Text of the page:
LOCKHART: I didn't have an expectation. You know, I talked to a lot of people. I got some advice. We get a lot of advice.

Listen, you know, this isn't about this phone call. This is about a White House that's desperately spinning.

You know, I looked this morning at the White House Web page and found out that Scott McClellan, the man who says we ought to have answers to these questions, has held two White House briefings in the last two months. Now, that is a White House that doesn't want to answer questions.

I used to -- you know, listen, I went through some pretty tough times as the White House press secretary, and I got myself during impeachment, during scandal, and I stood up there every day and answered the questions because I think the public has a right to know what's going on with the president, what's going on around the world. This White House has had two White House briefings in the last two months.

You know, it's a government job, but it pays pretty well. You know, that's a lot of money for one briefing a month.

HEMMER: I know at the outset of your answer there you said this discussion has nothing to do with -- does it really rely so much on a conversation you had on Saturday night? It was the 8th of September, was it, if memory serves?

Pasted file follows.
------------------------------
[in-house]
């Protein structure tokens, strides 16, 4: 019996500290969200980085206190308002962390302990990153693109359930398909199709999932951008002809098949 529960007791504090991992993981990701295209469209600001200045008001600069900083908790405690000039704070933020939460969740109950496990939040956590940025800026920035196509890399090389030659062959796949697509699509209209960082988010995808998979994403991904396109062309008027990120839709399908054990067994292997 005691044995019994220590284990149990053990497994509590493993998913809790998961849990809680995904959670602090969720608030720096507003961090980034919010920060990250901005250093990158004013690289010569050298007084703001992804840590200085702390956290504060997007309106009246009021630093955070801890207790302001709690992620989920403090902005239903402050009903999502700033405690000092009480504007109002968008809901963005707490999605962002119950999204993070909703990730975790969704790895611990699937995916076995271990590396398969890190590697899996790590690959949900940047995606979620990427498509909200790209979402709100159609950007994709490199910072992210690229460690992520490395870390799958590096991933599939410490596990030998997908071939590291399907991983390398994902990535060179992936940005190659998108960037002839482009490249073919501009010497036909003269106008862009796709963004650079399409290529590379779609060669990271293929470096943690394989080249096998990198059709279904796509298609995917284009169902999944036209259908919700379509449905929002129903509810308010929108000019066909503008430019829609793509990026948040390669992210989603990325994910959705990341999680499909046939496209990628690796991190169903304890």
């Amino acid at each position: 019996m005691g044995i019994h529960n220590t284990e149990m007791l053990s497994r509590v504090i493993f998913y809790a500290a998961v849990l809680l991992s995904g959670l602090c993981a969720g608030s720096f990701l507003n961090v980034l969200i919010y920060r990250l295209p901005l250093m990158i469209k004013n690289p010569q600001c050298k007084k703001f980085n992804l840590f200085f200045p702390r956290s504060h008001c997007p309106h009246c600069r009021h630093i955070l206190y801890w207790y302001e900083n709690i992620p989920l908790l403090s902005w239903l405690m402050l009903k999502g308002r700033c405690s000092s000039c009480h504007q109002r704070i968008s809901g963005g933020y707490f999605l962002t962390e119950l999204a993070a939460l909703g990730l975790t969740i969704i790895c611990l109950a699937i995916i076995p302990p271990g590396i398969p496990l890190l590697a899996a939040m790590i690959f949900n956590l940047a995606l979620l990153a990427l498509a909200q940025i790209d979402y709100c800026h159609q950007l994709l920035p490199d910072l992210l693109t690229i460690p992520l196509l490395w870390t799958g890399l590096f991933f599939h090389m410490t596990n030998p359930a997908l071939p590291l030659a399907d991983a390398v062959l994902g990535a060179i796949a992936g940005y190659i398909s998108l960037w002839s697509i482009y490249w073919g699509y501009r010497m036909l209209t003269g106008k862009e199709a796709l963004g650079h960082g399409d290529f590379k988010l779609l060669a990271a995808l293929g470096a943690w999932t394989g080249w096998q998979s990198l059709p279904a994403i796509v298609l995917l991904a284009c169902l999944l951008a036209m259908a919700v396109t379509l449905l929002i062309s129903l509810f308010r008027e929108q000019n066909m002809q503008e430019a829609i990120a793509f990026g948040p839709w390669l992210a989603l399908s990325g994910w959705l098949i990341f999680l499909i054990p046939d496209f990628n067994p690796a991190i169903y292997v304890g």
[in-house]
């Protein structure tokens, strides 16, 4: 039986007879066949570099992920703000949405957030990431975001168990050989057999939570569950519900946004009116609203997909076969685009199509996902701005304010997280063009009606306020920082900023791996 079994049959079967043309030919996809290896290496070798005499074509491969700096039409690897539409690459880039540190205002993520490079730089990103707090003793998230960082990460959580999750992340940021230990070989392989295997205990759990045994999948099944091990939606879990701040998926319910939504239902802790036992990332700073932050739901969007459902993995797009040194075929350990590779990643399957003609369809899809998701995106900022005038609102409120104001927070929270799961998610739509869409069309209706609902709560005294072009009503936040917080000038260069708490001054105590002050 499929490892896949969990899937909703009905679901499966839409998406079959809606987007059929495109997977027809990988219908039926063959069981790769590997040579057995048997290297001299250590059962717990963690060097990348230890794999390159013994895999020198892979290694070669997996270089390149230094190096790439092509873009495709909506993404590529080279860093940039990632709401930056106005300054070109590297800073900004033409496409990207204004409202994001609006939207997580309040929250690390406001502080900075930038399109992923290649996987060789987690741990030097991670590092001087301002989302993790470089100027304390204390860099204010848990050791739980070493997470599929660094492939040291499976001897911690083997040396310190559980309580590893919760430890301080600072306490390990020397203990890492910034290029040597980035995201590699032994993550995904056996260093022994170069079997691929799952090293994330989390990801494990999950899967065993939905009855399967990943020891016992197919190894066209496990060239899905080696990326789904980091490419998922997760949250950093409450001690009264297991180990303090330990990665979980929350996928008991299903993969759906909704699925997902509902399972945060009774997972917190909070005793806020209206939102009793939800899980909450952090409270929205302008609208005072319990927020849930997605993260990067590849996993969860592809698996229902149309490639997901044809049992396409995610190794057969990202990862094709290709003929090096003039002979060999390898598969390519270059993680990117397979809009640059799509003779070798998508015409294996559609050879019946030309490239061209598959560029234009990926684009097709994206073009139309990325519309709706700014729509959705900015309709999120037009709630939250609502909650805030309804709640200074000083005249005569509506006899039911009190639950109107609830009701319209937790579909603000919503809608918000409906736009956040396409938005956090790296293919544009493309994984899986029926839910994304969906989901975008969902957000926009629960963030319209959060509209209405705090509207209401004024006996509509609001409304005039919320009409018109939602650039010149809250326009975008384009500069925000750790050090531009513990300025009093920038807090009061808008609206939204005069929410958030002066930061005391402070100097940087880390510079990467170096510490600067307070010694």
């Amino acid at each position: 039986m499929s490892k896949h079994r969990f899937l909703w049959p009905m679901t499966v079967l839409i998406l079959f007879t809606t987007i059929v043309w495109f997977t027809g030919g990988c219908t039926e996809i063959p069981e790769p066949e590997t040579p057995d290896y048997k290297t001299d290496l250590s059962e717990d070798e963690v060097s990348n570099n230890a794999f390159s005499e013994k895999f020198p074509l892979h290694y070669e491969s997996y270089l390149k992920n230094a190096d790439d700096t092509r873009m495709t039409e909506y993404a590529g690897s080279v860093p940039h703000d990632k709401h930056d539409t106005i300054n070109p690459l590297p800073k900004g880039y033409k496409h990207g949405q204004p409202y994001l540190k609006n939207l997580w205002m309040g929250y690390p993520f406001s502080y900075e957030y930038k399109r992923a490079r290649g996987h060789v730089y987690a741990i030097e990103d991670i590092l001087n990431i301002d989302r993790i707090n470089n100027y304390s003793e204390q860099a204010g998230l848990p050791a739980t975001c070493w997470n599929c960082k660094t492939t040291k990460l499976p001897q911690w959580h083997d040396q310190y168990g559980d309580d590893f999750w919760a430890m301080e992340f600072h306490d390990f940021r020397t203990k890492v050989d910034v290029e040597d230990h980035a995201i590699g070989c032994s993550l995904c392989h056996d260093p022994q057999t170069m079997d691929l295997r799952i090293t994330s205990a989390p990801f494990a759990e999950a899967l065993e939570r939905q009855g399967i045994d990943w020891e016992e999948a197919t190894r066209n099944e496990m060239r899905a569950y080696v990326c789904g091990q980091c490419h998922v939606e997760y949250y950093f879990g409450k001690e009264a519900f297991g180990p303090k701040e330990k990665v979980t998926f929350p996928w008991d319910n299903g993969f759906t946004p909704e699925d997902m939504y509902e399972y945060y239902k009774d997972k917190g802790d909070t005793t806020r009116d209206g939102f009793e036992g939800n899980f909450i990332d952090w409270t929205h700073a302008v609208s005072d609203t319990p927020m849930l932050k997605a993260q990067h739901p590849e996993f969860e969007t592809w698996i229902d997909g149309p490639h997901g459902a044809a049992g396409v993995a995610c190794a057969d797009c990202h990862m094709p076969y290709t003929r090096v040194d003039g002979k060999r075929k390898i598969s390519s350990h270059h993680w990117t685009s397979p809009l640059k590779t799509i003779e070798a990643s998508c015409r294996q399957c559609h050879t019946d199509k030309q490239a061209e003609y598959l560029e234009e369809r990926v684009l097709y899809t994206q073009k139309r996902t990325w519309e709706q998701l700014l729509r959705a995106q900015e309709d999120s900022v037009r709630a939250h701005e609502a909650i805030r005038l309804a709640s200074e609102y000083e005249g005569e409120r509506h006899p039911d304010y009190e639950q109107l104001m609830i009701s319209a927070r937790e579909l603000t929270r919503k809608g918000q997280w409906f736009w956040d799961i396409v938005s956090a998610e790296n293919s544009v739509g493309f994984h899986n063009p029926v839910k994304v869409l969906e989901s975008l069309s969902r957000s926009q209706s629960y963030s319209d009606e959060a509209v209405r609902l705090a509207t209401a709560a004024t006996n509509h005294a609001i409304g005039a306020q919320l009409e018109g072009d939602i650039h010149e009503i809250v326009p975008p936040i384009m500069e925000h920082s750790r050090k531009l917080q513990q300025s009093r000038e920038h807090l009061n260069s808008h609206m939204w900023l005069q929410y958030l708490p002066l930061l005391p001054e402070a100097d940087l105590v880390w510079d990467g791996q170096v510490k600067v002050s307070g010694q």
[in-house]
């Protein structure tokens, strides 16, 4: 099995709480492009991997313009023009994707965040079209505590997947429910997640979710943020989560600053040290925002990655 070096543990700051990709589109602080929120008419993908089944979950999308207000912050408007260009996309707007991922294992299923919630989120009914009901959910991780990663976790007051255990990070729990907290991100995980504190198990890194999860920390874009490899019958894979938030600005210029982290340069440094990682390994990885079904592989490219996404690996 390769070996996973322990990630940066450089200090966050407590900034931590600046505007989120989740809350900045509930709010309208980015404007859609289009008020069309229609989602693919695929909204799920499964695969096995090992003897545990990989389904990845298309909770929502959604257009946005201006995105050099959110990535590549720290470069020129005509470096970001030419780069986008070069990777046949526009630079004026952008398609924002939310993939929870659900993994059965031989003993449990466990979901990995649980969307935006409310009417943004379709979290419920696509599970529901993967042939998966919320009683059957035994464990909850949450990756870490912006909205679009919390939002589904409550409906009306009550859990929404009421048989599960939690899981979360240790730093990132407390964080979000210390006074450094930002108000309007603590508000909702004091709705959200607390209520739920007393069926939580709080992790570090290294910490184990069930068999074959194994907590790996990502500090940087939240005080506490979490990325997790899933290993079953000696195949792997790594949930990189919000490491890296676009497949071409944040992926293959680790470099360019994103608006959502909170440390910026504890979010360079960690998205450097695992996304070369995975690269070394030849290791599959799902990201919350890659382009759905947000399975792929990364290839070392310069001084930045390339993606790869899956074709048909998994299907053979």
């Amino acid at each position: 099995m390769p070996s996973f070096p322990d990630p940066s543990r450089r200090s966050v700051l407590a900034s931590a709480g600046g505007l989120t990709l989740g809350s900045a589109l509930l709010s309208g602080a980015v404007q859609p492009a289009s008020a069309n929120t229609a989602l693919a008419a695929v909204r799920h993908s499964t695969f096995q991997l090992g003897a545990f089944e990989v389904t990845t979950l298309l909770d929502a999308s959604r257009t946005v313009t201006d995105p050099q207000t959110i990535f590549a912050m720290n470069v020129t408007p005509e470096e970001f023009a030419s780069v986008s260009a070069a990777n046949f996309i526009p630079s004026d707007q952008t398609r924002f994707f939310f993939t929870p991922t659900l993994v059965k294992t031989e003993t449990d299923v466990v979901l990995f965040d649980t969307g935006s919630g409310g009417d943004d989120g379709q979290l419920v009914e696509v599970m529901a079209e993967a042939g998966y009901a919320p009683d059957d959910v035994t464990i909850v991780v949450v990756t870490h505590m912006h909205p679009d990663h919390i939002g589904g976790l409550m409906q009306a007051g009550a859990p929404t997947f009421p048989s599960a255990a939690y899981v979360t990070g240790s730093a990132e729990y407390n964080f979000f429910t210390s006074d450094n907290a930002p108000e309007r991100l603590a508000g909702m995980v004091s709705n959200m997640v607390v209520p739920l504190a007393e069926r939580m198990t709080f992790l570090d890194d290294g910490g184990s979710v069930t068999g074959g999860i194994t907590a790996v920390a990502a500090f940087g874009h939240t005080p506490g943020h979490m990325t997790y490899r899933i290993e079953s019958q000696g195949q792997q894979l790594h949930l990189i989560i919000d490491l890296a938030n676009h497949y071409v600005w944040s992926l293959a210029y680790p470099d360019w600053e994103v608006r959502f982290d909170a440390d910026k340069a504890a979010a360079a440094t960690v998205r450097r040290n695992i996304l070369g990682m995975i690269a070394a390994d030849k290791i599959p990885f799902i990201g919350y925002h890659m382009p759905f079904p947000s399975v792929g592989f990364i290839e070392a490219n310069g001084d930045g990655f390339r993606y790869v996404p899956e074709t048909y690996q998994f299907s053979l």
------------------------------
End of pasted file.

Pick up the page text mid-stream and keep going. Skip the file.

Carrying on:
LOCKHART: It was the Saturday -- that sounds right.

HEMMER: So it was the Saturday before, and the story aired on the following Wednesday, which is four days later. But the issue is, regarding this phone call, whether or not there was collaboration ultimately between the campaign and the network. What can you say about those who raised that possibility today?

LOCKHART: I can say two things. One, is the campaign had nothing to do with these documents, nothing to do with this story. And two, you have to question the motives of those people who are raising these questions.

The White House is raising questions about this because they don't want to answer questions. I mean, the guy has held two briefings in two months. These guys don't want to answer questions about the National Guard story.

They even don't want to answer questions about what's going on in Iraq, what's going on in the economy. And I think it's time for them to step up and stop posing questions and start answering them, because that's what -- that's what the public wants.

HEMMER: I apologize for interjecting again. But you knew Bill Burkett has a long history of a fight with the National Guard. And also for several years he's had his own fight with George Bush.

LOCKHART: Bill, what do you base that on?